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Monday Feb. 3 was the first trading day of the month and it looked as if the strong sell-off in January would continue. On Monday alone, the S&P 500 plunged 41 points or 2.3%. So it is really quite remarkable that stocks finished higher for the week. Friday's strong rally was particularly surprising. While futures were pointing toward a strong open on Friday, they turned decidedly negative immediately after the Bureau of Labor Statistics released the disappointing Employment Situation report at 8:30 a.m. For a while, it looked as if we were going to have another strong sell-off.

Most economists had been predicting a gain of about 175,000-180,000 in nonfarm payrolls. The actual gain was a measly 113,000. To their credit, a few economists had warned that the figure could be low due to the extremely cold temperatures in January. They reasoned that the bad weather would take a particularly big toll on outdoor jobs such as those in the construction industry. However, they also argued that investors understood this and, therefore, they would not react badly if payrolls were not as strong as expected.

These economist were partly right. Payrolls were indeed weak and investors did take it all in stride. In fact, once they absorbed the news, investors actually bid stocks higher. The part the economists got wrong, however, was about construction. One of the biggest surprises in the report was that the largest job gains actually came in the construction sector. Despite the fact that the extremely cold weather closed schools and businesses throughout much of the country, construction companies increased headcount by 48,000 in January.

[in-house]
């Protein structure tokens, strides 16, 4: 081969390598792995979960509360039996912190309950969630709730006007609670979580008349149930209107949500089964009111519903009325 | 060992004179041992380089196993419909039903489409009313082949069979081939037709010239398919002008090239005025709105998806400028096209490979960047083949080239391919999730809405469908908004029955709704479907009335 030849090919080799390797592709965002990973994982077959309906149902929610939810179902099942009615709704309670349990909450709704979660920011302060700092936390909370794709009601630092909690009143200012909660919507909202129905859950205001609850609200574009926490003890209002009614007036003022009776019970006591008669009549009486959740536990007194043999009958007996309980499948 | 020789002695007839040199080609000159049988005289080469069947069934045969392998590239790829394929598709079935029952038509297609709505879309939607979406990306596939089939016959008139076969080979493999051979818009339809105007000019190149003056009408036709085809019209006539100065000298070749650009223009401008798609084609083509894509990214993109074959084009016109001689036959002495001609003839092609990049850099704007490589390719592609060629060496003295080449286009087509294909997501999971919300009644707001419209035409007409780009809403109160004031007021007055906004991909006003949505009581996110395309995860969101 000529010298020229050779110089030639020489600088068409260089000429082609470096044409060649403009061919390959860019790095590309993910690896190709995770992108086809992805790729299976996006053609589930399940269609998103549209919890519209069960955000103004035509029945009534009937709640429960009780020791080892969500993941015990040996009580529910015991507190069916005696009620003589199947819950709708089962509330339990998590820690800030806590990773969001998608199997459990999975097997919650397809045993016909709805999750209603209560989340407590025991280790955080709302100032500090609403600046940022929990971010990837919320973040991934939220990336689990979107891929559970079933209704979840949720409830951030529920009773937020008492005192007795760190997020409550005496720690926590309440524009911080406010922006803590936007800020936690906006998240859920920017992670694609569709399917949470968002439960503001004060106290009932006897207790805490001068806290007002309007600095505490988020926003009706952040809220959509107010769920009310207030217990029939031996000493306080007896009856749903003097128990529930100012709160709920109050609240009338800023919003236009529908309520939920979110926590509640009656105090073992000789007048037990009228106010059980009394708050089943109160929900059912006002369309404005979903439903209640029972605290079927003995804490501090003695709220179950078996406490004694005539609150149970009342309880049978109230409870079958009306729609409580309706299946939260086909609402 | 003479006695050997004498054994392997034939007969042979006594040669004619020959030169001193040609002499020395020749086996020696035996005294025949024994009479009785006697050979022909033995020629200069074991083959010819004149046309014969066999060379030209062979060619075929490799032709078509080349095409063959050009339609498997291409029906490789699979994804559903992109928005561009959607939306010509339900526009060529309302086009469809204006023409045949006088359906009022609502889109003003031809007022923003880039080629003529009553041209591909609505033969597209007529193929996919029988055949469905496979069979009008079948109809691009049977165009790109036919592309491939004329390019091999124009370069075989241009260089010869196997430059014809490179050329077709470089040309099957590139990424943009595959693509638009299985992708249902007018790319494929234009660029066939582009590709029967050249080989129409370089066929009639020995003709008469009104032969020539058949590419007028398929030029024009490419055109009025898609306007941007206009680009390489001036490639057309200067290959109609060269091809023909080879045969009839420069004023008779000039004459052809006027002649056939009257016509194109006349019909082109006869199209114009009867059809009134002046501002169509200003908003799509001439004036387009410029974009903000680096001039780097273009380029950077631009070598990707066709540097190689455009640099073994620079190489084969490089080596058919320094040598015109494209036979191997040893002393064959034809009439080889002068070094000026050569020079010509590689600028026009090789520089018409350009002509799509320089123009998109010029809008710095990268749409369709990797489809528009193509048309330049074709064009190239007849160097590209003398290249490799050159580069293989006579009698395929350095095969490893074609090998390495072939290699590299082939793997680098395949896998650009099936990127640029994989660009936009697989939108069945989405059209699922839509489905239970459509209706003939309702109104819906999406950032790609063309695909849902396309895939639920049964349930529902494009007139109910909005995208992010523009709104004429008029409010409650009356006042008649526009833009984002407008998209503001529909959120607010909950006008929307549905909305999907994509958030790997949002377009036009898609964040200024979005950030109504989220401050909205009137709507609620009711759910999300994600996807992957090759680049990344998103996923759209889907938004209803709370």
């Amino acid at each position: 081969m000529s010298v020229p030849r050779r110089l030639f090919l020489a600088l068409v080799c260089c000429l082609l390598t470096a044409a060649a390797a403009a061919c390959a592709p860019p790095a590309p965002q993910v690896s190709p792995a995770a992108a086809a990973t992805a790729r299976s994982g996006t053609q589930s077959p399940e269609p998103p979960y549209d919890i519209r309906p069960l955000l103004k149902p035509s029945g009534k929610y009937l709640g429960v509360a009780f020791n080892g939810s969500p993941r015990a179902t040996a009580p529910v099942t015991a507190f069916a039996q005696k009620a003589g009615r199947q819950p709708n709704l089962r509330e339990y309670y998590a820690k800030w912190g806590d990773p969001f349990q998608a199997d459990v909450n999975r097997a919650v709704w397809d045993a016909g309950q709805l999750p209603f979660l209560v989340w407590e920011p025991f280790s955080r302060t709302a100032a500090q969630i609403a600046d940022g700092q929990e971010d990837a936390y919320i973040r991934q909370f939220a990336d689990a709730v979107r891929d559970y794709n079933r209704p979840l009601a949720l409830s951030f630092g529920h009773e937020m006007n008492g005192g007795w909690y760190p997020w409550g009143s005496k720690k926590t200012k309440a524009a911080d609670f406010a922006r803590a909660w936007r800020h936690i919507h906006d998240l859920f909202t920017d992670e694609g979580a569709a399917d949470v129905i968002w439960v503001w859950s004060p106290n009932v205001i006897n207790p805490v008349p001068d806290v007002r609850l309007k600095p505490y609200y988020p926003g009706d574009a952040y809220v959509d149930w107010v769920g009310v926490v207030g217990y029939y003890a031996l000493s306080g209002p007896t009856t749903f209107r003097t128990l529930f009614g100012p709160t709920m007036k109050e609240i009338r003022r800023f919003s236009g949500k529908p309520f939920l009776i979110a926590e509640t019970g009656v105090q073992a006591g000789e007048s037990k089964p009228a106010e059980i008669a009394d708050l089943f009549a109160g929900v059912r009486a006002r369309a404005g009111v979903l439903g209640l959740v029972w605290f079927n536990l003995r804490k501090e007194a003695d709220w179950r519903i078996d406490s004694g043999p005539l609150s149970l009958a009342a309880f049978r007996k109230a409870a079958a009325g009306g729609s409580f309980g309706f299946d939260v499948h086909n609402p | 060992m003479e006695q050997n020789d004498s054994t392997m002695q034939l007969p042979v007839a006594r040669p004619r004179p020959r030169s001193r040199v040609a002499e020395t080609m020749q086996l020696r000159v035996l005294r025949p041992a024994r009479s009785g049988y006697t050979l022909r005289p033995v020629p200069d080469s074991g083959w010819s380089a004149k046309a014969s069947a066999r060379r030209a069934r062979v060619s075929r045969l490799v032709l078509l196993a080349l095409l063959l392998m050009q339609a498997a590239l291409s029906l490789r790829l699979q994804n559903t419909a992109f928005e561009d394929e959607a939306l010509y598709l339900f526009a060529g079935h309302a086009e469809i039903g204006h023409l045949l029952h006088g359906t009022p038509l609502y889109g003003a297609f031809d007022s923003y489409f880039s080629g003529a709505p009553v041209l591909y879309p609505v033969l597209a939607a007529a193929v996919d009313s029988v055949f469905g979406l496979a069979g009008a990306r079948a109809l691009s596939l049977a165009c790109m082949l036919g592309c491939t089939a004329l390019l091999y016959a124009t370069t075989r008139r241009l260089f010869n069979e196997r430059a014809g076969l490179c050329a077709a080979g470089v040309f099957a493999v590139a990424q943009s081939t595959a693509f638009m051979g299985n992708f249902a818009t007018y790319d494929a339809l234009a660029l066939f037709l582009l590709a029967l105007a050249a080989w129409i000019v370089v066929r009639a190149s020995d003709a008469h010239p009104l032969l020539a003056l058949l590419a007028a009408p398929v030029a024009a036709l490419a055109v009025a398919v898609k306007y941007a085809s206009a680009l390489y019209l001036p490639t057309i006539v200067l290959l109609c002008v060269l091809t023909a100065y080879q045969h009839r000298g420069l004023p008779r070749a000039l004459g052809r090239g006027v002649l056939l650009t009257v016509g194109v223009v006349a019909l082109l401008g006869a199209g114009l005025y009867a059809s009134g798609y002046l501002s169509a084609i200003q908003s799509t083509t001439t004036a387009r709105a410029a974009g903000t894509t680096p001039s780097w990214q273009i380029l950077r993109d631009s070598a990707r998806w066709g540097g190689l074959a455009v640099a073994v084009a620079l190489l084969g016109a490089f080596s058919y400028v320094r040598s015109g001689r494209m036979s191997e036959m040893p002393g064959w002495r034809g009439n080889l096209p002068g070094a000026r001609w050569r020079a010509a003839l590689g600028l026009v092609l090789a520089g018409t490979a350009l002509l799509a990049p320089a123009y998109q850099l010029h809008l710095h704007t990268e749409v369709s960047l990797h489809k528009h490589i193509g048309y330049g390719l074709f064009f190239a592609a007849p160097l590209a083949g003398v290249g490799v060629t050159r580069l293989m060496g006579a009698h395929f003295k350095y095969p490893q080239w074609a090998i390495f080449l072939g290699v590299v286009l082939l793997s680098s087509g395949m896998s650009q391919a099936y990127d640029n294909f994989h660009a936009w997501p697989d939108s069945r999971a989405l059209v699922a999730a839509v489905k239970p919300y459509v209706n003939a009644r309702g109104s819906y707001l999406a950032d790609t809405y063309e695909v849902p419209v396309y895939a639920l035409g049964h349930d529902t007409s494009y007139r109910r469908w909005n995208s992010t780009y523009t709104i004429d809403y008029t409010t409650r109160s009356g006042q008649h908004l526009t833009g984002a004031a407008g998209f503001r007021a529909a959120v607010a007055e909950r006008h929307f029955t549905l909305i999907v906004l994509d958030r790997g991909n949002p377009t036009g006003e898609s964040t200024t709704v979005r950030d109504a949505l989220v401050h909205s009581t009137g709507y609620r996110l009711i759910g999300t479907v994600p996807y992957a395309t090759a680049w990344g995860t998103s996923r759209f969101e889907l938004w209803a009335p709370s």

Before you get overly excited about the gains, however, consider this. The actual number of construction jobs fell by 240,000 from December to January. Furthermore, the actual number of nonfarm payrolls fell by 2.87 million. The reported gains of 48,000 in construction and 113,000 in nonfarm payrolls result only once the data is seasonally adjusted.

Of course, there is nothing wrong with seasonally adjusting data when there are known seasonal patterns. This is a useful, time-honored statistical technique designed to reveal underlying trends. Still, I would remain at least a little cautious of what the data is telling us until results come in for the warmer months of April and May.

Furthermore, the employment report revealed that the unemployment rate continued to fall. It fell to 6.6% in January. For the most part, however, recent declines in the unemployment rate have not been due to less unemployment. Instead, they have been the result of more people dropping out of the labor force. Therefore, it was a pleasant surprise to see the opposite occur in January. On a seasonally adjusted basis, the civilian labor force increased by 523,000, the participation rate moved a little higher to 63.0%, and the number of unemployed people fell by 115,000. That's the good news.

Here's the bad news. The actual figures (i.e, figures that are not seasonally adjusted) tell a different story. In actual terms, the labor force declined by 27,000 individuals and the number of unemployed persons increased by 871,000. January's report certainly looks much better on a seasonally adjusted basis than it does without the adjustments. That's okay; yet even with the adjustments, the numbers aren't that good. I suspect Friday's rally had little to do with the employment report. It's much more likely that investors simply decided that the market was oversold on a short-term basis. Still, I would not be surprised to see more weakness-and more buying opportunities-in the weeks ahead.

Source: The Weak Jobs Report Did Not Cause Friday's Rally